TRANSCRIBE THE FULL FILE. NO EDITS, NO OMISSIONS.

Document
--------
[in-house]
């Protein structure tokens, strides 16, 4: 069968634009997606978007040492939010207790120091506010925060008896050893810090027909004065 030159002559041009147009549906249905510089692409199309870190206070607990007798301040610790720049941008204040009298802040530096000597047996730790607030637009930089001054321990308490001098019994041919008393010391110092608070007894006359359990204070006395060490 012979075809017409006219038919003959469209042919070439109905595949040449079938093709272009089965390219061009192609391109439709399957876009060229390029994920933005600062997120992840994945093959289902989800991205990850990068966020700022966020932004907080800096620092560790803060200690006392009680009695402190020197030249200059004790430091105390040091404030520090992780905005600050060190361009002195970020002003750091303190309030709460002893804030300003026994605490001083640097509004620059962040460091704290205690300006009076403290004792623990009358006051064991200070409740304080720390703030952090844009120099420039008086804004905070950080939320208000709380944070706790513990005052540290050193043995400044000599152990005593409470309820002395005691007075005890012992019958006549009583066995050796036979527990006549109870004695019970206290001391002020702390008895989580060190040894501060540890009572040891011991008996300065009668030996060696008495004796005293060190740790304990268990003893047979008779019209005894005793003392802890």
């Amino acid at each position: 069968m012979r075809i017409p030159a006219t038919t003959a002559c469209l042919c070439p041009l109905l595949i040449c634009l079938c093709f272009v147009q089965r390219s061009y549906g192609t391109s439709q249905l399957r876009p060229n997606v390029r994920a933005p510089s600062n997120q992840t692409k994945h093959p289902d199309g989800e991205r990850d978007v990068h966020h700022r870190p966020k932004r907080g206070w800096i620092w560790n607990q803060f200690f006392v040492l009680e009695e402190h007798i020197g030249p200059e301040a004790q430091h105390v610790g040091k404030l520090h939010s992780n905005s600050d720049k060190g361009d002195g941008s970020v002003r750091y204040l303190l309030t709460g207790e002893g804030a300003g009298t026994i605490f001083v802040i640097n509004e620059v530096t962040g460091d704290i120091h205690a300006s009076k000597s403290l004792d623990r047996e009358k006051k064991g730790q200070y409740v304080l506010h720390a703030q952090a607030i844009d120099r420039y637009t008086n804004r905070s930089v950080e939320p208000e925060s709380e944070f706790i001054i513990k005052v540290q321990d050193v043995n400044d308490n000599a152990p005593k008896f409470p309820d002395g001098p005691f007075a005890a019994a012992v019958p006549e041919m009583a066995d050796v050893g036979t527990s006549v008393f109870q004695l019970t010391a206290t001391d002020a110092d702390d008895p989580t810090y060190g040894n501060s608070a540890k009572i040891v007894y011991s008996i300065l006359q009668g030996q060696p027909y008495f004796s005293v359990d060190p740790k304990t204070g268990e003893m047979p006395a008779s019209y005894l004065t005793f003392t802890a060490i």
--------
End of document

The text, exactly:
[in-house]
């Protein structure tokens, strides 16, 4: 069968634009997606978007040492939010207790120091506010925060008896050893810090027909004065 030159002559041009147009549906249905510089692409199309870190206070607990007798301040610790720049941008204040009298802040530096000597047996730790607030637009930089001054321990308490001098019994041919008393010391110092608070007894006359359990204070006395060490 012979075809017409006219038919003959469209042919070439109905595949040449079938093709272009089965390219061009192609391109439709399957876009060229390029994920933005600062997120992840994945093959289902989800991205990850990068966020700022966020932004907080800096620092560790803060200690006392009680009695402190020197030249200059004790430091105390040091404030520090992780905005600050060190361009002195970020002003750091303190309030709460002893804030300003026994605490001083640097509004620059962040460091704290205690300006009076403290004792623990009358006051064991200070409740304080720390703030952090844009120099420039008086804004905070950080939320208000709380944070706790513990005052540290050193043995400044000599152990005593409470309820002395005691007075005890012992019958006549009583066995050796036979527990006549109870004695019970206290001391002020702390008895989580060190040894501060540890009572040891011991008996300065009668030996060696008495004796005293060190740790304990268990003893047979008779019209005894005793003392802890």
């Amino acid at each position: 069968m012979r075809i017409p030159a006219t038919t003959a002559c469209l042919c070439p041009l109905l595949i040449c634009l079938c093709f272009v147009q089965r390219s061009y549906g192609t391109s439709q249905l399957r876009p060229n997606v390029r994920a933005p510089s600062n997120q992840t692409k994945h093959p289902d199309g989800e991205r990850d978007v990068h966020h700022r870190p966020k932004r907080g206070w800096i620092w560790n607990q803060f200690f006392v040492l009680e009695e402190h007798i020197g030249p200059e301040a004790q430091h105390v610790g040091k404030l520090h939010s992780n905005s600050d720049k060190g361009d002195g941008s970020v002003r750091y204040l303190l309030t709460g207790e002893g804030a300003g009298t026994i605490f001083v802040i640097n509004e620059v530096t962040g460091d704290i120091h205690a300006s009076k000597s403290l004792d623990r047996e009358k006051k064991g730790q200070y409740v304080l506010h720390a703030q952090a607030i844009d120099r420039y637009t008086n804004r905070s930089v950080e939320p208000e925060s709380e944070f706790i001054i513990k005052v540290q321990d050193v043995n400044d308490n000599a152990p005593k008896f409470p309820d002395g001098p005691f007075a005890a019994a012992v019958p006549e041919m009583a066995d050796v050893g036979t527990s006549v008393f109870q004695l019970t010391a206290t001391d002020a110092d702390d008895p989580t810090y060190g040894n501060s608070a540890k009572i040891v007894y011991s008996i300065l006359q009668g030996q060696p027909y008495f004796s005293v359990d060190p740790k304990t204070g268990e003893m047979p006395a008779s019209y005894l004065t005793f003392t802890a060490i």